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Right-of-Way Local Public Agency Program - Best Management Practices

Introduction

Our nation's cars and trucks overwhelmingly start their journeys on a street or road that has been built and maintained by a city, township, or county. Over 75% of our nations' highway system is the responsibility of a local unit of government. Maintaining and improving this system is of national importance.

The Federal-aid highway program is built upon a strong State-Federal partnership. Federal Highway Administration (FHWA) program funds go to the states and a portion of these funds are then used for local roadway programs. How these programs are carried out through relationships and processes is the topic of this paper. To develop this paper, a close look was taken at the Washington State Department of Transportation's (WSDOT) method of administering its local roads program. WSDOT's program is effective, and encompasses a wide variety of challenges and situations that are found in varying degrees in most other States. In the introductory part of this paper, it addresses a more intensive overview of the background of the governmental relationships that shape a local roads assistance program. The middle section shares as series overviews on how State and local agency office function. The final part highlights the factors that have contributed to success and provides concepts that may assist in further program improvements.

The goal of the research was not to evaluate the how-to processes of completing right-of-way projects, but to understand how WSDOT and its Local Public Agencies (local agencies) developed a mutually beneficial working relationship that resulted in maximizing Federal funds. The Highways & Local Programs Service Center provides technical support staff, a Local Programs engineer (engineer) in each of WSDOT's six regional offices. The Real Estate Services (RES) division provides technical support staff, a local agency coordinator (coordinator) who is also located in each regional office. The regional coordinator and engineer are supported by staff in each region and by management at Headquarters located in their respective Olympia Service Centers. These two positions, the coordinator and engineer, are just one key component to the successful right-of-way program between WSDOT and its local agencies.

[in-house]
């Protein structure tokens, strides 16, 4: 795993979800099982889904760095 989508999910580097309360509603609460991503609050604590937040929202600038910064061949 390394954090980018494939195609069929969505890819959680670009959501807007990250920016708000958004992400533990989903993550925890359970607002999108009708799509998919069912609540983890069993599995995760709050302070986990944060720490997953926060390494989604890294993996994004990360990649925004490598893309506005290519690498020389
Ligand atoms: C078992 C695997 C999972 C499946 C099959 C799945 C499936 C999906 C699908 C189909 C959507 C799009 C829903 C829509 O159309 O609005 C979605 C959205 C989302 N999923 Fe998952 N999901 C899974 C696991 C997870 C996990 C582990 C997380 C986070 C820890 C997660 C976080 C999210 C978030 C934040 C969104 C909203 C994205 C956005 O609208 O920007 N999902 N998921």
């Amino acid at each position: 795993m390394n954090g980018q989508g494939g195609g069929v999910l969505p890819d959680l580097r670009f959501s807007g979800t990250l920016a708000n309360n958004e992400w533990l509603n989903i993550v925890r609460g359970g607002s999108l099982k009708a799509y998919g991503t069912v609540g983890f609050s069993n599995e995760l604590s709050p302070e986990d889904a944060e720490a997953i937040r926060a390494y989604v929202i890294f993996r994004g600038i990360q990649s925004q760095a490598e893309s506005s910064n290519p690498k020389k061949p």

Another key component is the interaction between the local agencies and the state-provided engineers and coordinators. WSDOT trains and advises the local agencies. The coordinators assist local agencies with project certifications, right-of-way plans, relocation plans and other right of way assistance as needed. The regional engineers and management staff from the Olympia Service Center provide local agencies with preliminary engineering reviews, project management and oversight, administrative support and grant preparation. WSDOT's RES and Highway and Local Programs Divisions are focused on customer satisfaction and long-term relationships. The relationships may have begun, as a necessity, to obtain federal funds, but was it state and Federal policies and programs that was the catalyst of this positive relationship?